Facebook's Chief Operating Officer Sheryl Sandberg is not a role model, critics said, after she appeared on the cover of Time magazine
last week to promote her new book, "Lean In: Women, Work, and the Will to Lead."
On shelves Monday, "Lean In" is a "sort of feminist manifesto" that addresses how women in the workplace can grow their careers. Surprisingly, the book is drawing backlash from the women it seeks to help.
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Sandberg isn’t a pioneer committed to hoisting women to senior positions, critics say, but a Harvard-educated privileged millionaire who doesn’t know the first thing about being a working mother.
Connie Schultz, Washington Post
"Sandberg barely mentions the millions of single mothers in the workplace. She does, however, advise women on how to find a supportive spouse — who, in her book, is almost always male. Ambitious lesbians will have to find their tutorial elsewhere."
Amanda Hess, Slate.com
"The more Sandberg attempts to shoehorn her own career lessons into the 'lean in' framework, the more confusing her advice becomes. Sandberg encourages women to take a seat at the table, raise their hands, and speak up, even as she recognizes that higher-ups often perceive women who do so to be running their mouths or interrupting men."
Joanne Bamberger, USA Today
"Guilt is never a good motivator. [Yahoo CEO Marissa] Mayer and Sandberg, even if they have good intentions, are setting back the cause of working mothers. Sandberg's argument, that equality in the workplace just requires women to pull themselves up by the Louboutin straps (though she does acknowledge the need for a shift in national policy for working families) is just as damaging as Mayer's office-only work proclamation that sends us back to the pre-Internet era of power suits with floppy bow ties. Both these approaches are leaving a bad taste in the mouths of many working mothers who don't have the income or family luxuries of these uber-women."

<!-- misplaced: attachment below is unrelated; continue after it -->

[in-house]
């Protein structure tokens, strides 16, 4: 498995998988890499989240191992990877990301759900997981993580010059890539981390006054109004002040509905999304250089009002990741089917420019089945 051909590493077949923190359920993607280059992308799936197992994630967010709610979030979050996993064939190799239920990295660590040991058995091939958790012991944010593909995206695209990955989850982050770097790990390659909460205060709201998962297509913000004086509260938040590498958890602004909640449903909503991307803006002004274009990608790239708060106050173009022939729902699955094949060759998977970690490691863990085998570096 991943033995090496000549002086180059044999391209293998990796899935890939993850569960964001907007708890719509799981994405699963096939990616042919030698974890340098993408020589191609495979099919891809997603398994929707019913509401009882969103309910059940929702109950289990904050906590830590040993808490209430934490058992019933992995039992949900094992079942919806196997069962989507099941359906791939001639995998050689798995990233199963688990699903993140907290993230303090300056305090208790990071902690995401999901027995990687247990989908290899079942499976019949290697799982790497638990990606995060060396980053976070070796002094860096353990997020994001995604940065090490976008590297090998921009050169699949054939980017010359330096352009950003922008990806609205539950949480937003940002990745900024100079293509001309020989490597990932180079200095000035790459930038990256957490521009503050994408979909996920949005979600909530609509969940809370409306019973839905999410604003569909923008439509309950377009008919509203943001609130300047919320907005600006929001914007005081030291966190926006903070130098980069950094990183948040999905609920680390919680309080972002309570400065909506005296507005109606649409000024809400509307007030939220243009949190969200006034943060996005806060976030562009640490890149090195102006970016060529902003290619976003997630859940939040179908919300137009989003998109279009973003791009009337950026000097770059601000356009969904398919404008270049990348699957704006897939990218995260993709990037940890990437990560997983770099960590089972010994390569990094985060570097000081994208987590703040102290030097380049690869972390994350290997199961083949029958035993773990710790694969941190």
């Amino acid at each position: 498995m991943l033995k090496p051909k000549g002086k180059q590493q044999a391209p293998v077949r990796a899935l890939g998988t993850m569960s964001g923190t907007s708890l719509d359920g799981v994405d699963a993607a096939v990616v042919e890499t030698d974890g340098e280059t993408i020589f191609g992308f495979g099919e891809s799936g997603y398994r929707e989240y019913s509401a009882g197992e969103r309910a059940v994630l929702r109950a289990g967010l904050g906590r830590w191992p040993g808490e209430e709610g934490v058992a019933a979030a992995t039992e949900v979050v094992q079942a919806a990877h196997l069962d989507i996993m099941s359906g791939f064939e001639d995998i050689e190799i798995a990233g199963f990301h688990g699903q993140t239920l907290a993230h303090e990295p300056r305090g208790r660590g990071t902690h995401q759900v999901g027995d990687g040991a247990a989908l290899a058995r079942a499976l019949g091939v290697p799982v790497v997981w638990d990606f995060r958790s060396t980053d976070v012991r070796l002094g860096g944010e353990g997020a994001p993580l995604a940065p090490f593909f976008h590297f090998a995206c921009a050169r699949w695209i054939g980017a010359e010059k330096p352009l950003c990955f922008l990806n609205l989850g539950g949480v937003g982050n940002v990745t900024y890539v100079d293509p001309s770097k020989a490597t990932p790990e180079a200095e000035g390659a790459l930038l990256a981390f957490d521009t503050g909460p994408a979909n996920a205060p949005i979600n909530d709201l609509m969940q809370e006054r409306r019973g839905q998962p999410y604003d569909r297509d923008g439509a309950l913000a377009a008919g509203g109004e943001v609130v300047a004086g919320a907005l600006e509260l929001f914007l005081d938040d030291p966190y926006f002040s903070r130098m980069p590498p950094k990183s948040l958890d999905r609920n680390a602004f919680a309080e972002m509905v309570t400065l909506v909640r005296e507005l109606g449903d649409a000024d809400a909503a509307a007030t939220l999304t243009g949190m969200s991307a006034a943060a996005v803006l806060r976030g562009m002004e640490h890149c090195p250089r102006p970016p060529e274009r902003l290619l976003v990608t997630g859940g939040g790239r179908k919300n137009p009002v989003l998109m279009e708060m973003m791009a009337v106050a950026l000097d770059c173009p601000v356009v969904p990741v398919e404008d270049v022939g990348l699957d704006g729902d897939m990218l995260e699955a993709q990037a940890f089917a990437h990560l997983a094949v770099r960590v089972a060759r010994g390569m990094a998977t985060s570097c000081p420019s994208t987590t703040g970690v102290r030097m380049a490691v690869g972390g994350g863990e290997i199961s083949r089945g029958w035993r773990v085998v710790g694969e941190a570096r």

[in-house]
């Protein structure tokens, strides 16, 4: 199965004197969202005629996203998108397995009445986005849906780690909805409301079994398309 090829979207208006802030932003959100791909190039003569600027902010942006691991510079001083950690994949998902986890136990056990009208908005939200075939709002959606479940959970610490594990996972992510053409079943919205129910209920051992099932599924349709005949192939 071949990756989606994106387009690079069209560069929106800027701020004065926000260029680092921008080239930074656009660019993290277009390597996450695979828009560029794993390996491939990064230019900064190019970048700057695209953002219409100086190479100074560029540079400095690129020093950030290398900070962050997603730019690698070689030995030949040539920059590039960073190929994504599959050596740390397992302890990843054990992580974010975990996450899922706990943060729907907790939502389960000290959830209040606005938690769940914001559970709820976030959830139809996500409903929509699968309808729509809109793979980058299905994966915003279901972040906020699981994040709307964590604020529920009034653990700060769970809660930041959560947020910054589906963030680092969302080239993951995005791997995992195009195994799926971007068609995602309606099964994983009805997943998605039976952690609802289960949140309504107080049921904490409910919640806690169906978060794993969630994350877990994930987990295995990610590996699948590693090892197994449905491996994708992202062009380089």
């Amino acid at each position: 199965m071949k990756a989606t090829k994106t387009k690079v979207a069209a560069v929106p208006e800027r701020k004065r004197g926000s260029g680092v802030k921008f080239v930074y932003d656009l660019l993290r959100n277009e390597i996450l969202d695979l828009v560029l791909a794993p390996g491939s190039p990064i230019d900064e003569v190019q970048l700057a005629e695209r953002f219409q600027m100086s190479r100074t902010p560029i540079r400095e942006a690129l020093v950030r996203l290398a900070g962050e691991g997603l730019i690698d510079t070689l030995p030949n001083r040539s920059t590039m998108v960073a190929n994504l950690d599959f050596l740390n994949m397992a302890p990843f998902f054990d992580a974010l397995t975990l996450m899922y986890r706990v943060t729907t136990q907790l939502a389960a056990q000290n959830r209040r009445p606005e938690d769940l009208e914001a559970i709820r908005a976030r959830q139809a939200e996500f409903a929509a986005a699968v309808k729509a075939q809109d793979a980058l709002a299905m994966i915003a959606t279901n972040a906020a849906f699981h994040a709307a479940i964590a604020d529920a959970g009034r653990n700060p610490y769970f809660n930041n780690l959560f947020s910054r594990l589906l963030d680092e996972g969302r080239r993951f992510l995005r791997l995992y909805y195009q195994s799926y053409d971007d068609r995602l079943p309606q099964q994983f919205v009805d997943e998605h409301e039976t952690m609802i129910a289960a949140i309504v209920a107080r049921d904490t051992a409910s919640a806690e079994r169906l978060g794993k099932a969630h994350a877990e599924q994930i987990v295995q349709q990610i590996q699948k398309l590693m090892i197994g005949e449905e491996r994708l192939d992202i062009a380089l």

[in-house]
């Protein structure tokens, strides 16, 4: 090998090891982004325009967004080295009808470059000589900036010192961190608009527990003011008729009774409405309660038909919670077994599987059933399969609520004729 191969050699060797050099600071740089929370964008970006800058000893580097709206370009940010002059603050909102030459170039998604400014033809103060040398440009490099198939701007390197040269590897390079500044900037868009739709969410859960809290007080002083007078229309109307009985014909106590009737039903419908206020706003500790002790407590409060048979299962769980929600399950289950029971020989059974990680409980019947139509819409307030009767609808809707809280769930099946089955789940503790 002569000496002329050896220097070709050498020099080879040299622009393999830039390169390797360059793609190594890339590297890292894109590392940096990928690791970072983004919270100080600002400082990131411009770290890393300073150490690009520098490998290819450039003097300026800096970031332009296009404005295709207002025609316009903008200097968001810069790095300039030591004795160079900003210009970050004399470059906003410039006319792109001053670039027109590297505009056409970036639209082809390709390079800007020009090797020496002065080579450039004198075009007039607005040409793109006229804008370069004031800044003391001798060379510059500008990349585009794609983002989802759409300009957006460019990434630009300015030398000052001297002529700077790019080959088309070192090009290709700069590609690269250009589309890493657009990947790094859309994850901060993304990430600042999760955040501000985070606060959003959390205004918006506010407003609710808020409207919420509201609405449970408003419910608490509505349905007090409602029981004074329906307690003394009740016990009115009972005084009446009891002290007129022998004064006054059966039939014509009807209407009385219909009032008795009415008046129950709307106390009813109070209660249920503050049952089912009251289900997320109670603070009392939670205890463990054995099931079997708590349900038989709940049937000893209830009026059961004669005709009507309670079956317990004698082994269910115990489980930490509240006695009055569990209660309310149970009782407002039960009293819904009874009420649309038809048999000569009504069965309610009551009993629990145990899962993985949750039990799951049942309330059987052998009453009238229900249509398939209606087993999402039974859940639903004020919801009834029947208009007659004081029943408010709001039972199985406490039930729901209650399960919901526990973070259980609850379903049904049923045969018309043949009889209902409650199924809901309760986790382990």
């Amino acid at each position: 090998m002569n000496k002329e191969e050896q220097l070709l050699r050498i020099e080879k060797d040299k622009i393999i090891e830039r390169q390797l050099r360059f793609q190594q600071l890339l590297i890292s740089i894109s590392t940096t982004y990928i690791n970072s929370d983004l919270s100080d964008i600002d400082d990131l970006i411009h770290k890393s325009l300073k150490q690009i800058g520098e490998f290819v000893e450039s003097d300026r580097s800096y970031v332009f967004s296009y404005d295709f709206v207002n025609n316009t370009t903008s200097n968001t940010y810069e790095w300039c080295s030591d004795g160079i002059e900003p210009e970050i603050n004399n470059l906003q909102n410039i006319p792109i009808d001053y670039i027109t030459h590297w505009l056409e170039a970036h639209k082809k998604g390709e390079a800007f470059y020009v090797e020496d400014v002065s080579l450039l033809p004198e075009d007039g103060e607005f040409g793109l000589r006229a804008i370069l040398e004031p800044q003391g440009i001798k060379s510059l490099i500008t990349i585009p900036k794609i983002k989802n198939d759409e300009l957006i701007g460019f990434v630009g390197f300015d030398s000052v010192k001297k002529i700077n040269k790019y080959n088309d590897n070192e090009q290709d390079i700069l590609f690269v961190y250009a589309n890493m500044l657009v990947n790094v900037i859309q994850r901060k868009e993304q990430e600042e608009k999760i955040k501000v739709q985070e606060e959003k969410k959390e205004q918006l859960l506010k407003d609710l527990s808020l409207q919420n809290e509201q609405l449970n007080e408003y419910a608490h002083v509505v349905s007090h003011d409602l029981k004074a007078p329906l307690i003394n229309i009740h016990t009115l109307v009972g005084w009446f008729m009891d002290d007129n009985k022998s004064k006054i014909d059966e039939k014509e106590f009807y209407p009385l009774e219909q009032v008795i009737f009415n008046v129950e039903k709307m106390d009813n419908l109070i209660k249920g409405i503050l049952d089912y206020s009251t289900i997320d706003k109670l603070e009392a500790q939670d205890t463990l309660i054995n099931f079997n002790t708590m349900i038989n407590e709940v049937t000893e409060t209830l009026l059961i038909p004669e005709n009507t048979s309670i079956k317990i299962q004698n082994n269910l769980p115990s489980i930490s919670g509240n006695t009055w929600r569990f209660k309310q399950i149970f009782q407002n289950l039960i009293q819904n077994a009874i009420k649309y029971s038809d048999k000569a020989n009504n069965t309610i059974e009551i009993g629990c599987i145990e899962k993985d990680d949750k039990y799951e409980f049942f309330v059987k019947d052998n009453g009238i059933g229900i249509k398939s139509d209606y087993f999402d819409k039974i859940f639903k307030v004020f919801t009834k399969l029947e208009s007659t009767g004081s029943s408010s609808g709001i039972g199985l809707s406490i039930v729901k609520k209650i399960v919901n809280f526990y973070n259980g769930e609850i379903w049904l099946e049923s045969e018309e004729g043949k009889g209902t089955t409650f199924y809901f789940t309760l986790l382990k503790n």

The Daily Beast columnist Michelle Goldberg defended Sandberg and called the criticism of her book and ideals "absurd."
"These attacks, largely divorced from anything Sandberg has actually written or said, mean that there's already a lot of public misunderstanding of her book’s message," Goldberg wrote. "One would think she was peddling a multilevel marketing scheme, not the most overtly feminist mainstream business book ever written."
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Sandberg, 43, joined Facebook in 2008 after working at Google and previously serving as chief of staff for the U.S. Treasury Department.
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